Barriers and facilitators to use of buprenorphine in state-licensed specialty substance use treatment programs: A survey of program leadership

Document Type

Journal Article

Publication Date



Journal of substance use and addiction treatment




Buprenorphine; Medications for opioid use disorder (MOUD); Opioid use disorder (OUD); Specialty substance use treatment programs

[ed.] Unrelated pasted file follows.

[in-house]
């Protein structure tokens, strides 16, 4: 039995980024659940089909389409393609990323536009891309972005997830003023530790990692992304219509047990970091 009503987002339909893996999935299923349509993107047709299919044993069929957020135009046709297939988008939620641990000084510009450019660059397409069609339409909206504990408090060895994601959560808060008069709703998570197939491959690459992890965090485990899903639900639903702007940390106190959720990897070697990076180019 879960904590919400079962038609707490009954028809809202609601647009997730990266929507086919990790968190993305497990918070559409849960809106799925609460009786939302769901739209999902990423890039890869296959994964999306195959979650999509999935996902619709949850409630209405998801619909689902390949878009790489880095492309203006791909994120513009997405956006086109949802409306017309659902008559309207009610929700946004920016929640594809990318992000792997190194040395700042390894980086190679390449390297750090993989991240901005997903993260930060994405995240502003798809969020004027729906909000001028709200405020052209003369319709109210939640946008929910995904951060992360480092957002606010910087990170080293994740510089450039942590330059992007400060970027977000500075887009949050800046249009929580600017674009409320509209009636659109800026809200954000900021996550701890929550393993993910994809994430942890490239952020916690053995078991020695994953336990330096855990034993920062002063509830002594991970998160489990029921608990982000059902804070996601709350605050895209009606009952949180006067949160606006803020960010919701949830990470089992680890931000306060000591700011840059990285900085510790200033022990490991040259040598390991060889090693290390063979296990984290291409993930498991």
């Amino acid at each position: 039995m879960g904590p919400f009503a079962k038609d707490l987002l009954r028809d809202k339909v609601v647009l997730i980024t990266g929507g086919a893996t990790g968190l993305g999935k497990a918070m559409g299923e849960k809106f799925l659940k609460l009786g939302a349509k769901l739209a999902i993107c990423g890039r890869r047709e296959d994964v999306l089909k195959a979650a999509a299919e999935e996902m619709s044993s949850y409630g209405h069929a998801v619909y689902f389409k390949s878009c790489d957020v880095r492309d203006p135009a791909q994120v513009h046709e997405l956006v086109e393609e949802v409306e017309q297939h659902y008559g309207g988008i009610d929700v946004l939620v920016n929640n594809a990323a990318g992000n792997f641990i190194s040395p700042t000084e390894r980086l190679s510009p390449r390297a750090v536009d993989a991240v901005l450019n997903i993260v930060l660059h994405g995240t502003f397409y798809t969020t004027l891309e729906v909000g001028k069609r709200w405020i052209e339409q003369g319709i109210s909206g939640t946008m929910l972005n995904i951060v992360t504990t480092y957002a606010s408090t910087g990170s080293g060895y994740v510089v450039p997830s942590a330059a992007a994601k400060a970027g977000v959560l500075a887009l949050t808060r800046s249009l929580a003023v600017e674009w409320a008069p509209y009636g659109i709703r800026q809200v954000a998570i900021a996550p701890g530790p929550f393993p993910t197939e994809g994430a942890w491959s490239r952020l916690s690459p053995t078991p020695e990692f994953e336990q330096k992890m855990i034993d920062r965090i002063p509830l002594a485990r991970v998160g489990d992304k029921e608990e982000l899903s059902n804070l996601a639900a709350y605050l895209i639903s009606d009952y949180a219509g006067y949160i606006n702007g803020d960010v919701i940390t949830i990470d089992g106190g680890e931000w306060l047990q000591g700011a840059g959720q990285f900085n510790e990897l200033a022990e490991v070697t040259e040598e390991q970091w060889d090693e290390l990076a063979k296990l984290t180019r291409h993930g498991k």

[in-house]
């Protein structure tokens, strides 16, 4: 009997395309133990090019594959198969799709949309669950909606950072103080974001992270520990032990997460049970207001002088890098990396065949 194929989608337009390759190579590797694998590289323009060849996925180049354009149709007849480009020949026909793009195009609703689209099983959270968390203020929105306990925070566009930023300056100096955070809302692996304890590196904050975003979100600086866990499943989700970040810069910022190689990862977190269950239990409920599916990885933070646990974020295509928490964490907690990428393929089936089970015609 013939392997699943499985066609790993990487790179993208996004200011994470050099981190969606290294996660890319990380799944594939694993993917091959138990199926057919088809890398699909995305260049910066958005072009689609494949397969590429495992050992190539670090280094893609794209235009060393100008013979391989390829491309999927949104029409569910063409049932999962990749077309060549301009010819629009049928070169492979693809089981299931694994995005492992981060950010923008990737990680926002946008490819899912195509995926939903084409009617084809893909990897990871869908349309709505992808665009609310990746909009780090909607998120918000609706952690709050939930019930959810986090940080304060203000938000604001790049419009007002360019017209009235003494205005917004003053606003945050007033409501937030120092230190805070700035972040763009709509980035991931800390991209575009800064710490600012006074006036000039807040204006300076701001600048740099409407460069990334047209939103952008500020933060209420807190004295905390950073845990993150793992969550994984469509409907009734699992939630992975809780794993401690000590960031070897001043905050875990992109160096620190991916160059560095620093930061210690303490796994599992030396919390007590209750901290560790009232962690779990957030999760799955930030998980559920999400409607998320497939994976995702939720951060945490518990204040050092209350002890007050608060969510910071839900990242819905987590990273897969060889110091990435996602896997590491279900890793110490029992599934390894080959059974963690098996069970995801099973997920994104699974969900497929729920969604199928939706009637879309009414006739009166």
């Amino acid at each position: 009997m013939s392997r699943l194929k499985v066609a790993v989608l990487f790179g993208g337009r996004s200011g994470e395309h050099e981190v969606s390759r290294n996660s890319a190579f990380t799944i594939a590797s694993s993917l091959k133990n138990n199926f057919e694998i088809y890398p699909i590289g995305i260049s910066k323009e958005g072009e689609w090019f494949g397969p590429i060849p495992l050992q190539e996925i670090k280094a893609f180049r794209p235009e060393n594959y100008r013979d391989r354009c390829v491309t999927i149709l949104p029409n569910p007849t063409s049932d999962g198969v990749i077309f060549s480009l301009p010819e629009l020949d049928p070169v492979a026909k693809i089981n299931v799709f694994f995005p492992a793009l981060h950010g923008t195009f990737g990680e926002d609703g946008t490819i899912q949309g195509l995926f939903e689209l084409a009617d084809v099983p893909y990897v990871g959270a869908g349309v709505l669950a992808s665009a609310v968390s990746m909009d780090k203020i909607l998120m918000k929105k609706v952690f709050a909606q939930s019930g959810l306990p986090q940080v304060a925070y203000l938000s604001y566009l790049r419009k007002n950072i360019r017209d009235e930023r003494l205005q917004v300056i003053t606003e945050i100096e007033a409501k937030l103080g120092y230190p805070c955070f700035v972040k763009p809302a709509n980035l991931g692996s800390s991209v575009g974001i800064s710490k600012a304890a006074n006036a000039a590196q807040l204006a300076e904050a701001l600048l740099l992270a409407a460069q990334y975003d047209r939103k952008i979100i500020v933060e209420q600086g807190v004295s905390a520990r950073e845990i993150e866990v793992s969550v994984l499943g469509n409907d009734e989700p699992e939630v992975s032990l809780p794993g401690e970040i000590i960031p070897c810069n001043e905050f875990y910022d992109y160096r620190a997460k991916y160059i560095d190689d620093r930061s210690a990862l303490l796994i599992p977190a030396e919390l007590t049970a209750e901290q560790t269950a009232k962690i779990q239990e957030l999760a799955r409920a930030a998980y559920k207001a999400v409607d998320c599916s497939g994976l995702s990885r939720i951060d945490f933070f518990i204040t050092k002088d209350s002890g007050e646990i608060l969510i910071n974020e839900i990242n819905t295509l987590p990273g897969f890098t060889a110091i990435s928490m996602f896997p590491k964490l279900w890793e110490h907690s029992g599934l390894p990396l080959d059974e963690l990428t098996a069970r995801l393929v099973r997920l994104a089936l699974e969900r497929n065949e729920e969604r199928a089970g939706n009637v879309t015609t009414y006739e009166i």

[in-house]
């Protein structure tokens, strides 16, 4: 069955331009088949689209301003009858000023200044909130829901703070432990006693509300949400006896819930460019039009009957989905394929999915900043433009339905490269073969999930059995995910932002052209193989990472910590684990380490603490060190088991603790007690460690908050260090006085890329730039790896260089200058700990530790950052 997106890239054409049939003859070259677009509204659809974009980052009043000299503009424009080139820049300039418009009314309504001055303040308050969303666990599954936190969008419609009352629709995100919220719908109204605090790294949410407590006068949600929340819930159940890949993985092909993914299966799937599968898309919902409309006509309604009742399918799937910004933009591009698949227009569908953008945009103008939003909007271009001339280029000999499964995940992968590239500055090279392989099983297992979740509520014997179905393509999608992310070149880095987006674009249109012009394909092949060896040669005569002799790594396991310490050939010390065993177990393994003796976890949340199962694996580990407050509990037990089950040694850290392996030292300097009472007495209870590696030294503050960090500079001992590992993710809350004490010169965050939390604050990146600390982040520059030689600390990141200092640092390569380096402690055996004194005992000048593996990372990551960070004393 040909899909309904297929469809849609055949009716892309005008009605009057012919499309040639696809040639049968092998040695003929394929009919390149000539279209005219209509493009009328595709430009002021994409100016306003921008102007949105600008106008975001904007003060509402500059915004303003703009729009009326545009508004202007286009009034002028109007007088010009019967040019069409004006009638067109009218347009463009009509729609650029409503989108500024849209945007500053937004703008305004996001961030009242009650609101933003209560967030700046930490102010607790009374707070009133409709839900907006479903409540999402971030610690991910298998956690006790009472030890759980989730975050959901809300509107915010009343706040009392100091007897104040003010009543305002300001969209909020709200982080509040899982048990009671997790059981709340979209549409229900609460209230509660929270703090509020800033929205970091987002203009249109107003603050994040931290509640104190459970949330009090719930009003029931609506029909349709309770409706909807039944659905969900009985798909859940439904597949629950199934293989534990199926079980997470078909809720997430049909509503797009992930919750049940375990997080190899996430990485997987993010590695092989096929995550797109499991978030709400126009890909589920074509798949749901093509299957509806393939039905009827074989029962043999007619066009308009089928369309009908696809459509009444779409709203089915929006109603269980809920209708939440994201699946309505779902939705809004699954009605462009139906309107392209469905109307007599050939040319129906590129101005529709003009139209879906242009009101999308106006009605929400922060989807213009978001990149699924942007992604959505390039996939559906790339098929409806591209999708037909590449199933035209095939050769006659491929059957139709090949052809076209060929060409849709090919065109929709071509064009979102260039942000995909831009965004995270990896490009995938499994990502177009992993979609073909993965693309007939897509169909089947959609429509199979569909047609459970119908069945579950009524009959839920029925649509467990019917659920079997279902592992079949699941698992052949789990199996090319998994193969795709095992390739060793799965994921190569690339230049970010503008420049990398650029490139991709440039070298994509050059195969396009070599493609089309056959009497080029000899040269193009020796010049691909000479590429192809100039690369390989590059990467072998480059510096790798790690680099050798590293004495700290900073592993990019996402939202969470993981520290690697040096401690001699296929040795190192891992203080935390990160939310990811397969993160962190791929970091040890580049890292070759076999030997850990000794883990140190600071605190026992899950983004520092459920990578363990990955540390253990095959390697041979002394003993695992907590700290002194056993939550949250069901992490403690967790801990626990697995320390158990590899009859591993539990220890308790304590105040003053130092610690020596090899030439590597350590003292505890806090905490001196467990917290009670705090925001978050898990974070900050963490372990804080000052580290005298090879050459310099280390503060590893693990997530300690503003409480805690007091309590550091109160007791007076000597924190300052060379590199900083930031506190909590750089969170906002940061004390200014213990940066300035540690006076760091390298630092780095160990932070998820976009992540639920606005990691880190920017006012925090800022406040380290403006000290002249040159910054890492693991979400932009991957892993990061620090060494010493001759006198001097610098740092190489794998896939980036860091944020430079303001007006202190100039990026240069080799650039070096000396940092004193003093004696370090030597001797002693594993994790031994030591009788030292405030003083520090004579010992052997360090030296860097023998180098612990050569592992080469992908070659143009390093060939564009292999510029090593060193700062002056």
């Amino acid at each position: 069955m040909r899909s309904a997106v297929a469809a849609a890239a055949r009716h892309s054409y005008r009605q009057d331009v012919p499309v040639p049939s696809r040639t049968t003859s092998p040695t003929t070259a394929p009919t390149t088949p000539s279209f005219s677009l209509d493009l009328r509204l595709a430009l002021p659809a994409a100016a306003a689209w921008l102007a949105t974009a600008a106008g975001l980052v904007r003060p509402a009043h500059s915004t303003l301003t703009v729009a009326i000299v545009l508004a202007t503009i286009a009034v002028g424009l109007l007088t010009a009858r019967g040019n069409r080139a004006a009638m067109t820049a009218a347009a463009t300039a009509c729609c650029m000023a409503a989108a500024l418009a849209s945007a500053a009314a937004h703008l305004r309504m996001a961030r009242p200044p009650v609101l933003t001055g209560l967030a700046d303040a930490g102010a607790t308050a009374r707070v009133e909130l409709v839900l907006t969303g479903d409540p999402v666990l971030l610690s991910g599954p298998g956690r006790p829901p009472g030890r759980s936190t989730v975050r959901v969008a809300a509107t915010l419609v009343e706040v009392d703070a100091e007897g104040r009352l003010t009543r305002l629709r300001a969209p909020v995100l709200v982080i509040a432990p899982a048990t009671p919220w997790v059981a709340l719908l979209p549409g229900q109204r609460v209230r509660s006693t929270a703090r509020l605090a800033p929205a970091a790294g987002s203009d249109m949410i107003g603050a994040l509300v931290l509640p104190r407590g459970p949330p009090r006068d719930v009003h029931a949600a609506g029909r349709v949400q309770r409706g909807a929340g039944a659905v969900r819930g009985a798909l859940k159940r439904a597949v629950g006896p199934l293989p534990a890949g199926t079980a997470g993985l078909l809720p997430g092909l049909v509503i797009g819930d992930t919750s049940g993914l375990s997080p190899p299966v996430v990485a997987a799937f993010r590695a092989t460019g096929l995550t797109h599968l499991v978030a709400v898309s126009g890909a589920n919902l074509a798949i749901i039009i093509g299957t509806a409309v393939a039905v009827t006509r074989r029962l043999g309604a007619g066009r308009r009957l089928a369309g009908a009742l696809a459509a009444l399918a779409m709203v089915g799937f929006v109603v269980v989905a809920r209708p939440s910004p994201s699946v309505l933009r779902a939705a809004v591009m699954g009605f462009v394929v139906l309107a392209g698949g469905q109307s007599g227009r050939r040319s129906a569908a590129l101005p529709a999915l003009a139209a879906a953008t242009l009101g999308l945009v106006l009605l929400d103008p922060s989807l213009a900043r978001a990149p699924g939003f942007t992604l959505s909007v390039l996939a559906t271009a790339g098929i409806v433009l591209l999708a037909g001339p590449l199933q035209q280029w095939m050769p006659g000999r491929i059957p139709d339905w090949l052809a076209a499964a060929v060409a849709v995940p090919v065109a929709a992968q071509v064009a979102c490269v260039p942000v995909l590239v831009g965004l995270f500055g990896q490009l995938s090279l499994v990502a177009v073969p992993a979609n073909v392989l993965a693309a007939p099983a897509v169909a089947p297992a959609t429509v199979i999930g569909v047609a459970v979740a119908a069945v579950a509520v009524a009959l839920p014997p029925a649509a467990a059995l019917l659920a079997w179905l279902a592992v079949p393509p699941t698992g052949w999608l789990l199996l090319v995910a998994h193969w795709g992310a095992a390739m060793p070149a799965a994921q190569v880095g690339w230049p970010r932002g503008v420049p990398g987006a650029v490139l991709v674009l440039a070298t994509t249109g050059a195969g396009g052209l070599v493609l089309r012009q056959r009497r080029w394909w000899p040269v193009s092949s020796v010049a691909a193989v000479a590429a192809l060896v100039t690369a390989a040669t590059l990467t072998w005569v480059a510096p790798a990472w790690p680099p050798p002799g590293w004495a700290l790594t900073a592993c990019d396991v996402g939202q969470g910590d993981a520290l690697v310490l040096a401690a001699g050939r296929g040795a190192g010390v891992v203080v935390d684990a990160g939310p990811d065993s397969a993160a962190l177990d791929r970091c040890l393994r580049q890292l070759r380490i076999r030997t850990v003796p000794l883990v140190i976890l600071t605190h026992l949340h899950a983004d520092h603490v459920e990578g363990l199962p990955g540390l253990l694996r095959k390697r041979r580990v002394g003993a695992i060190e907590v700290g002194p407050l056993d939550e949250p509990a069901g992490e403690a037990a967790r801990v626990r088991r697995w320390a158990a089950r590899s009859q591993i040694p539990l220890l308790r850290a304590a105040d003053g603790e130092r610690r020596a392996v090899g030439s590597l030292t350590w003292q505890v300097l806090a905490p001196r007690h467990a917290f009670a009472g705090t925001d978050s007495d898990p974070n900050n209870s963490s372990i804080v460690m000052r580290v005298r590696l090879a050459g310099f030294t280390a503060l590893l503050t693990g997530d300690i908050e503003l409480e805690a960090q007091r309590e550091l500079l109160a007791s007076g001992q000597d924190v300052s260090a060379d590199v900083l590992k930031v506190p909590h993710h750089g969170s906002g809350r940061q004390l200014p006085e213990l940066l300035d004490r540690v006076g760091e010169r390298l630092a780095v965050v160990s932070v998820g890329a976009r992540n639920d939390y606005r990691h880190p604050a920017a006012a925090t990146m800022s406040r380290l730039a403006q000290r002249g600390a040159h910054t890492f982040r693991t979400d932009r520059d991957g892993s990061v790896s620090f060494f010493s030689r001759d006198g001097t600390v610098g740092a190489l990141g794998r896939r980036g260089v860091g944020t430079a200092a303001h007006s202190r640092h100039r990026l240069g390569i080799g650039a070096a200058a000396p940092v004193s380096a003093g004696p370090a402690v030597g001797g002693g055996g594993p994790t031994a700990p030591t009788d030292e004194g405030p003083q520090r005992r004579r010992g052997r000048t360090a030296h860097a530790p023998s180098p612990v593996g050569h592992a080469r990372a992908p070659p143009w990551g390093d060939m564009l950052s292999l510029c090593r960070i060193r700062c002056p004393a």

INTRODUCTION: Medications for opioid use disorder (MOUD), including buprenorphine, reduce overdose risk and improve outcomes for individuals with opioid use disorder (OUD). However, historically, most non-opioid treatment program (non-OTP) specialty substance use treatment programs have not offered buprenorphine. Understanding barriers to offering buprenorphine in specialty substance use treatment settings is critical for expanding access to buprenorphine. This study aims to examine program-level attitudinal, financial, and regulatory factors that influence clients' access to buprenorphine in state-licensed non-OTP specialty substance use treatment programs. METHODS: We surveyed leadership from state-licensed non-OTP specialty substance use treatment programs in New Jersey about organizational characteristics, including medications provided on- and off-site and percentage of OUD clients receiving any type of MOUD, and perceived attitudinal, financial, and regulatory barriers and facilitators to buprenorphine. The study estimated prevalence of barriers and compared high MOUD reach (n = 36, 35 %) and low MOUD reach (n = 66, 65 %) programs. RESULTS: Most responding organizations offered at least one type of MOUD either on- or off-site (n = 80, 78 %). However, 71 % of organizations stated that fewer than a quarter of their clients with OUD use any type of MOUD. Endorsement of attitudinal, financial, and institutional barriers to buprenorphine were similar among high and low MOUD reach programs. The most frequently endorsed government actions suggested to increase use of buprenorphine were facilitating access to long-acting buprenorphine (n = 95, 96 %), education and stigma reduction for clients and families (n = 95, 95 %), and financial assistance to clients to pay for medications (n = 90, 90 %). CONCLUSIONS: Although non-OTP specialty substance use programs often offer clients access to MOUD, including buprenorphine, most OUD clients do not actually receive MOUD. Buprenorphine uptake in these settings may require increased financial support for programs and clients, more robust education and training for providers, and efforts to reduce the stigma associated with medication among clients and their families.


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